The Nova Scotia government is making small changes to amendments it is proposing to the province's Involuntary Psychiatric Treatment Act.
It is pushing ahead over the objections of opposition members and medical law experts, as well as concerns from some of the medical staff who use the law.
Brian Comer, the minister responsible for the Office of Addictions and Mental Health, proposed three changes during debate Wednesday evening on Bill 120. Two of the changes provide greater clarity surrounding when the law can be applied, while the third is a small adjustment to the wording.
"They seem like minor grammatical amendments, but I think they're significant," Comer told CBC News after a vote to send the bill to third and final reading.
He called it an "act of balancing" between "people who think the act is too restrictive versus people who think the act doesn't go far enough."
Role of decision-maker
Originally, the bill proposed that a substitute decision-maker could counter a patient's wishes if "the patient's instructions would endanger the physical or mental health or safety of the patient or another person."
Under the change proposed and adopted Wednesday by the House, that decision-maker could intervene if they have "reasonable and probable grounds to believe that [a patient's wishes] would endanger the physical or mental health or safety of the patient or another person."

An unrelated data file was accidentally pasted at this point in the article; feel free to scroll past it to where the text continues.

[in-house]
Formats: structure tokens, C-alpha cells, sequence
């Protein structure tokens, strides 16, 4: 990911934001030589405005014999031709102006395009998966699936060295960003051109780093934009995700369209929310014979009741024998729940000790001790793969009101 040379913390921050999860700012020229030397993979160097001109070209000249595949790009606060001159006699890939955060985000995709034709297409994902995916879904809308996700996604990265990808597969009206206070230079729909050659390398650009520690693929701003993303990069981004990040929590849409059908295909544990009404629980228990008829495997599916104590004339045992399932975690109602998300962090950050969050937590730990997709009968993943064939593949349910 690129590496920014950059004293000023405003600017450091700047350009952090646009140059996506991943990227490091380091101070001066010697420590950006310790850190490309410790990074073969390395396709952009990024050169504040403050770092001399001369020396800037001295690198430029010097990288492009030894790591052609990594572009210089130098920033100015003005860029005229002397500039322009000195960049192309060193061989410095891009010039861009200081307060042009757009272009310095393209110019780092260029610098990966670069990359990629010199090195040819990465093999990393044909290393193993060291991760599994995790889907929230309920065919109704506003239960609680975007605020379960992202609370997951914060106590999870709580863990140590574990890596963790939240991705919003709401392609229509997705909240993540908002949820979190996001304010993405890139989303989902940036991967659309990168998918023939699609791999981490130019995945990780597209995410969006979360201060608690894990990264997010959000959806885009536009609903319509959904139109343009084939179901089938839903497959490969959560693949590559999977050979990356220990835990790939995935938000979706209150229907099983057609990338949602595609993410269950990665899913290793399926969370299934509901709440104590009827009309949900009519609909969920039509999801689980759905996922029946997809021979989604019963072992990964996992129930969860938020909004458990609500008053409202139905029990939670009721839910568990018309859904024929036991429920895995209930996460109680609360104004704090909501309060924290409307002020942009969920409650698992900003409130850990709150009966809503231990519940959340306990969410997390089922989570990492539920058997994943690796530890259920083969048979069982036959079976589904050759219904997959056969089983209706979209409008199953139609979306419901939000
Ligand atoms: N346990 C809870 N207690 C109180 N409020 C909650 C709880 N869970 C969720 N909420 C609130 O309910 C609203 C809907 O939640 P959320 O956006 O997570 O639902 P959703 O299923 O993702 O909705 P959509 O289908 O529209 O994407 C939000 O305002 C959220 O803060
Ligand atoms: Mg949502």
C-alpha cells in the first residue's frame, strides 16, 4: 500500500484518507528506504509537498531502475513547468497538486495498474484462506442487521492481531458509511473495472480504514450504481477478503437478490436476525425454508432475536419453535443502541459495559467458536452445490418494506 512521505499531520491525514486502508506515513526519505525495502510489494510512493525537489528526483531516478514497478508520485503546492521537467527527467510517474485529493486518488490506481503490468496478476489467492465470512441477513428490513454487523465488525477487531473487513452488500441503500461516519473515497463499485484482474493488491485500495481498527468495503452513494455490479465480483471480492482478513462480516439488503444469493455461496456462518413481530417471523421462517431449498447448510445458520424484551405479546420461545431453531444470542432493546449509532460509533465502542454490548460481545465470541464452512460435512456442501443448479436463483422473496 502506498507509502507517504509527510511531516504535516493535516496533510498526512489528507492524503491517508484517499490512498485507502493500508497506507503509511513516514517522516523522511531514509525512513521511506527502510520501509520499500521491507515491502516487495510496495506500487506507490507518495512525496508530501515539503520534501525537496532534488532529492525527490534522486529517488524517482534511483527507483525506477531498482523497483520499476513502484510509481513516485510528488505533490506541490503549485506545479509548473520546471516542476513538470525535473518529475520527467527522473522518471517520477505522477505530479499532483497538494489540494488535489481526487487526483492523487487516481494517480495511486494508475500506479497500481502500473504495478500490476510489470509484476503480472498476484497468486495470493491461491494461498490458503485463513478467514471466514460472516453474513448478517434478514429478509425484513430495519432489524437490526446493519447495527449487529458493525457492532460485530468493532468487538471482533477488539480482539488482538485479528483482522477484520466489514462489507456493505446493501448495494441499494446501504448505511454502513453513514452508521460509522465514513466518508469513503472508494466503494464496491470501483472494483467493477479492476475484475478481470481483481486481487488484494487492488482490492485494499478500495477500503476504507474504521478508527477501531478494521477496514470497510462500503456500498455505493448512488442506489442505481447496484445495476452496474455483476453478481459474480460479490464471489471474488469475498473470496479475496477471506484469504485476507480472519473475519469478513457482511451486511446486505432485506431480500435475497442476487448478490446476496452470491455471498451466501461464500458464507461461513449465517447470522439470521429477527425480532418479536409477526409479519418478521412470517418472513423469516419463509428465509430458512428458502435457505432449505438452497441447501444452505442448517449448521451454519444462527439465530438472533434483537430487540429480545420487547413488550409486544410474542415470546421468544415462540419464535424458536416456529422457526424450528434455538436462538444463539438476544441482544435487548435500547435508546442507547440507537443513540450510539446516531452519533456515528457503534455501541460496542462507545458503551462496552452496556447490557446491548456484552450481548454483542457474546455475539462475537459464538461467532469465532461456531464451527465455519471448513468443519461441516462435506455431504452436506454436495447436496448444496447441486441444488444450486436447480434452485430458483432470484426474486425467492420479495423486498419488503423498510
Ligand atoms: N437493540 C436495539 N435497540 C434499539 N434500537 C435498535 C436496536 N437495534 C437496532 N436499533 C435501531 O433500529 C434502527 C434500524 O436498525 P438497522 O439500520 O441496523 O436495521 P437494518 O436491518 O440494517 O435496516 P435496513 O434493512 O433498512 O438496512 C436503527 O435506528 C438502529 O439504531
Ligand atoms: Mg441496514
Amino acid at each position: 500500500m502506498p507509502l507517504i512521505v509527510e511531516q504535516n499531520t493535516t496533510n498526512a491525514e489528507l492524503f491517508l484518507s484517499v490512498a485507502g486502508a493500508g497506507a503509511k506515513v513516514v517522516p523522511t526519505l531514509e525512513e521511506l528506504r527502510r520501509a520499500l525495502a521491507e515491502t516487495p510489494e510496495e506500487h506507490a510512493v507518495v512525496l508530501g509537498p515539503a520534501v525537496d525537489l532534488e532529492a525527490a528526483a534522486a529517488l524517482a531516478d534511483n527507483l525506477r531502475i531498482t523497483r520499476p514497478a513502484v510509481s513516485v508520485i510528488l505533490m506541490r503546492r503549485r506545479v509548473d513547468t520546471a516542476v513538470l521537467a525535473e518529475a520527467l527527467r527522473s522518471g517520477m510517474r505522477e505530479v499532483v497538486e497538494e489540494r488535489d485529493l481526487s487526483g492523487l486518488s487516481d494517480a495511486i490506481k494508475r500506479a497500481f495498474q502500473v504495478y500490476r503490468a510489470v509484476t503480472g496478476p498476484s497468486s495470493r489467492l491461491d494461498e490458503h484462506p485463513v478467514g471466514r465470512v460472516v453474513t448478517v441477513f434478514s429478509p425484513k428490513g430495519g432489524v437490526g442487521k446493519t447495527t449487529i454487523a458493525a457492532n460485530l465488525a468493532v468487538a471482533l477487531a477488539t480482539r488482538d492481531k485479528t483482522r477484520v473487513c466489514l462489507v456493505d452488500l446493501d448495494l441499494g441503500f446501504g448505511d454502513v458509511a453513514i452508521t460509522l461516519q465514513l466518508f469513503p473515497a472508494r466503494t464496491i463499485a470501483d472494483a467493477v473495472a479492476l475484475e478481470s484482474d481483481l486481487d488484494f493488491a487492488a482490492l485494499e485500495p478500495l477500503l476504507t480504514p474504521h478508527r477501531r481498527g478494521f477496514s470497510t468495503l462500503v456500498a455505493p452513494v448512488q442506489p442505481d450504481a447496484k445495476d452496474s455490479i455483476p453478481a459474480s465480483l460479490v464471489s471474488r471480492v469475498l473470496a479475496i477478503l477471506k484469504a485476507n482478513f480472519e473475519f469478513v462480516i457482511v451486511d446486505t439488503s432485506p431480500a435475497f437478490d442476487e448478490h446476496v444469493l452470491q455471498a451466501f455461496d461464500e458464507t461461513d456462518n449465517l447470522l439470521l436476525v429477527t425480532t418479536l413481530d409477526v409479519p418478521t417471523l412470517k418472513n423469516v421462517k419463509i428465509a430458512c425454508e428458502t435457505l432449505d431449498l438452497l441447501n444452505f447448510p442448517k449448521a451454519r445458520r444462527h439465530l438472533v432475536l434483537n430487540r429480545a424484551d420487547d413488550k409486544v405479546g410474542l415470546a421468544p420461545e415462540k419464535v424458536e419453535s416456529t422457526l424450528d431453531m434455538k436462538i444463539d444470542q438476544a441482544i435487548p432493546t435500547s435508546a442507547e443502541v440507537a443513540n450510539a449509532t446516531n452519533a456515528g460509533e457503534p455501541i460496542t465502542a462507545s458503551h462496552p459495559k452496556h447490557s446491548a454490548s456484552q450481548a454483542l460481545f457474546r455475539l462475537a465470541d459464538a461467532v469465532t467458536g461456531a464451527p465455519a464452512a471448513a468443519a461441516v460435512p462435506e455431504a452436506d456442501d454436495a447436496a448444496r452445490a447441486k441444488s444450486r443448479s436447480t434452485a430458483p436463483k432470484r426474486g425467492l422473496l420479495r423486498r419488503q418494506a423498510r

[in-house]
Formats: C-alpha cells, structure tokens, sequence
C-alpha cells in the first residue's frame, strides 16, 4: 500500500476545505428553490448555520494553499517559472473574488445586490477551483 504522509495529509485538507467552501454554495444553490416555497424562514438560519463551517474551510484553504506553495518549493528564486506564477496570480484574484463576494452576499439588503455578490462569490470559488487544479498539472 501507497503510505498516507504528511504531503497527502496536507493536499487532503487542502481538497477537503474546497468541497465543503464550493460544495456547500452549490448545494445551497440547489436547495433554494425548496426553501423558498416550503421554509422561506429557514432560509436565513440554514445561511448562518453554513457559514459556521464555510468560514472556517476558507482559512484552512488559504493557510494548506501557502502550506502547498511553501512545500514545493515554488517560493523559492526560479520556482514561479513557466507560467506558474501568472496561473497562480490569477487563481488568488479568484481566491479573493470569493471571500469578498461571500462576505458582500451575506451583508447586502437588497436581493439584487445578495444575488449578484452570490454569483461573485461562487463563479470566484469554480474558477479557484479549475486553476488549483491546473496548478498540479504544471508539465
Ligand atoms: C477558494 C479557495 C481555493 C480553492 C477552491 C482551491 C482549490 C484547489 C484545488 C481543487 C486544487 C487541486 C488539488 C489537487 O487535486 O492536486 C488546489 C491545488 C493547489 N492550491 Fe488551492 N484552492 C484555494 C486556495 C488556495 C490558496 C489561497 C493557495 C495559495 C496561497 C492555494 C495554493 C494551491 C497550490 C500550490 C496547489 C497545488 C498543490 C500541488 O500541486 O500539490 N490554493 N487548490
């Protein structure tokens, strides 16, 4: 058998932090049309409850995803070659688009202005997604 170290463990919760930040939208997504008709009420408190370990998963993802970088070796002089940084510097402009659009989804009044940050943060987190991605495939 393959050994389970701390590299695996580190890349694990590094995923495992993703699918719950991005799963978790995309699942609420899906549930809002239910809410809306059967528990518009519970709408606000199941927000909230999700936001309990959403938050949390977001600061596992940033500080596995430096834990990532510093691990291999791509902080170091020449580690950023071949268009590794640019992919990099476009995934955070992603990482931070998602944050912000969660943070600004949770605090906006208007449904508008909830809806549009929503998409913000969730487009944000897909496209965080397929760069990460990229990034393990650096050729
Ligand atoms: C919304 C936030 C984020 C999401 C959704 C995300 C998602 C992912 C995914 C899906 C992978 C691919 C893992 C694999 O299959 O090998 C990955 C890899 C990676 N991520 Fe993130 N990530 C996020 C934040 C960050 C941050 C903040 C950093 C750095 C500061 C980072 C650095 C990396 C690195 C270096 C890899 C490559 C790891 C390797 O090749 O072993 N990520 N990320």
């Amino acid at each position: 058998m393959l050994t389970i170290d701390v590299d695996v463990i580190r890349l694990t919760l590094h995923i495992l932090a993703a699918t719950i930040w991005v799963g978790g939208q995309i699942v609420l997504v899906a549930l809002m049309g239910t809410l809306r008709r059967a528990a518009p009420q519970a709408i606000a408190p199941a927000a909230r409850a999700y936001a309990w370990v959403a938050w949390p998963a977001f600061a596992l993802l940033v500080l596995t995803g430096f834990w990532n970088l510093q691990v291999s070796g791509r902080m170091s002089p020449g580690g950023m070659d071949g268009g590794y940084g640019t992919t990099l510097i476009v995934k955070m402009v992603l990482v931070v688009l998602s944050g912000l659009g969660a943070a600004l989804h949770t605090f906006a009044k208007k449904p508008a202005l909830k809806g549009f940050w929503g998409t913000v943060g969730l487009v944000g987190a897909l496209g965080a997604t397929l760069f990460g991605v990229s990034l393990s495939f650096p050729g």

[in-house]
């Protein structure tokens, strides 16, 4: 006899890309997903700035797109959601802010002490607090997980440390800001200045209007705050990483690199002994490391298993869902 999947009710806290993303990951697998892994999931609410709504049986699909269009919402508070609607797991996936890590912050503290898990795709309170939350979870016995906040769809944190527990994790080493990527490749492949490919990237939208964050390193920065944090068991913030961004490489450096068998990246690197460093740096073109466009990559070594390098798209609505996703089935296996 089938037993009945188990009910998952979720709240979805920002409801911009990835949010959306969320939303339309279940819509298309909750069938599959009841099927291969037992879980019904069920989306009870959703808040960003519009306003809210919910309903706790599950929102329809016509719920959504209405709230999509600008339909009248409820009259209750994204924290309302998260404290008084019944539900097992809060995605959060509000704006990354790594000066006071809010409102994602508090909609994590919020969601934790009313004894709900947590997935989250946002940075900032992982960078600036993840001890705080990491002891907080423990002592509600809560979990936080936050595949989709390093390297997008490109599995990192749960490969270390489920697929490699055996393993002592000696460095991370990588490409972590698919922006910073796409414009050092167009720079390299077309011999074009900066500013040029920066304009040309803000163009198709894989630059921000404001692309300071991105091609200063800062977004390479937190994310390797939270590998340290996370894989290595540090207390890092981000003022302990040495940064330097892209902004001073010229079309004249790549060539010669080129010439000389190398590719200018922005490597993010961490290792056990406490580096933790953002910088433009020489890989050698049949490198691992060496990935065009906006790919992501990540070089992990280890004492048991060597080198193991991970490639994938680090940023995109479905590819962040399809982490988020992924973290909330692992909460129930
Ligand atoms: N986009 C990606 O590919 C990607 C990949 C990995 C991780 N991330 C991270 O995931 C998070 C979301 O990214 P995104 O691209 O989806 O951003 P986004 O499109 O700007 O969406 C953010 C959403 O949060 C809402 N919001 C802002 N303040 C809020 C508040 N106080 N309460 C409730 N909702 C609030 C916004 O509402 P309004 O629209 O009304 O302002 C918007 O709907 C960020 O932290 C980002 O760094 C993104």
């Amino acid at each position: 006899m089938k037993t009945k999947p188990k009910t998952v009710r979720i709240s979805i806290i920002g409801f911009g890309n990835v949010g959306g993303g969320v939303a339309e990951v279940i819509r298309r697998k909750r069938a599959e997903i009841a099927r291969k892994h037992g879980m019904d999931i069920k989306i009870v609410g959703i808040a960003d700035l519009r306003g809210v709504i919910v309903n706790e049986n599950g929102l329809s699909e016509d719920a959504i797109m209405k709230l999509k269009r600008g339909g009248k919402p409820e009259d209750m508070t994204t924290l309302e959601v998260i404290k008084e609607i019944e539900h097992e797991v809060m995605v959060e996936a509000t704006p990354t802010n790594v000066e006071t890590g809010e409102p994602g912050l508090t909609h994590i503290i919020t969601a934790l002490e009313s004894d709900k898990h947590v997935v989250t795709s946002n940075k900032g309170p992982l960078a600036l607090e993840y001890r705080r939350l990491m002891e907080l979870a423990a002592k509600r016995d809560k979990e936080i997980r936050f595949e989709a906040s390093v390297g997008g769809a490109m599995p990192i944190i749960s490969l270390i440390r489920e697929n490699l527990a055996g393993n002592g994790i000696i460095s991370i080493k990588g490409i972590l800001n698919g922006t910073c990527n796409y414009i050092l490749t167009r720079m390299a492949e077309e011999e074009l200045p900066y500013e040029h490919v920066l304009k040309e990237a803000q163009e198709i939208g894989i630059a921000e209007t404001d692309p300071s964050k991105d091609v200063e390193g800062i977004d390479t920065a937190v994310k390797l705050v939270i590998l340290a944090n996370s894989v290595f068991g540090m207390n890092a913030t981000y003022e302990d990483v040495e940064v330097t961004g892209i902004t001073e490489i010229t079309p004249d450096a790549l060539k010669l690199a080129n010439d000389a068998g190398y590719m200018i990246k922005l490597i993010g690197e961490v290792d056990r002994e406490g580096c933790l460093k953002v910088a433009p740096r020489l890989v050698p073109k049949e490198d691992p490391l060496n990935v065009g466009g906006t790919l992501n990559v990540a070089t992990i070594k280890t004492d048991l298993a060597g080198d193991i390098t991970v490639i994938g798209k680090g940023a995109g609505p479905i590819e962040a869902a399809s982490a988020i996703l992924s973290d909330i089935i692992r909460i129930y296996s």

That lower threshold would also apply to another instance where a patient's wishes run counter to their health or the health and safety of others.
Although those changes passed, opposition party members unsuccessfully tried to convince the governing PCs to shelve Bill 120 until it could seek the advice of those who have expressed concerns about the changes.
NDP calls for more consultation
New Democrat MLA Claudia Chender implored the government to slow down passage of the changes.
"If you acknowledge that it needs to be amended, just wait a few more months," said Chender.
"Go back, consult the people. Good chance, everyone's still not going to be happy when you come back with the bill, but you can at least say that you've properly consulted and done the work."
Outside the chamber, Comer dismissed that suggestion.
"The difficult aspects with the act itself, you could talk to 10 different psychiatrists and have 10 different opinions essentially," he said. "It's a very difficult act to balance, but I do think that this does do that."
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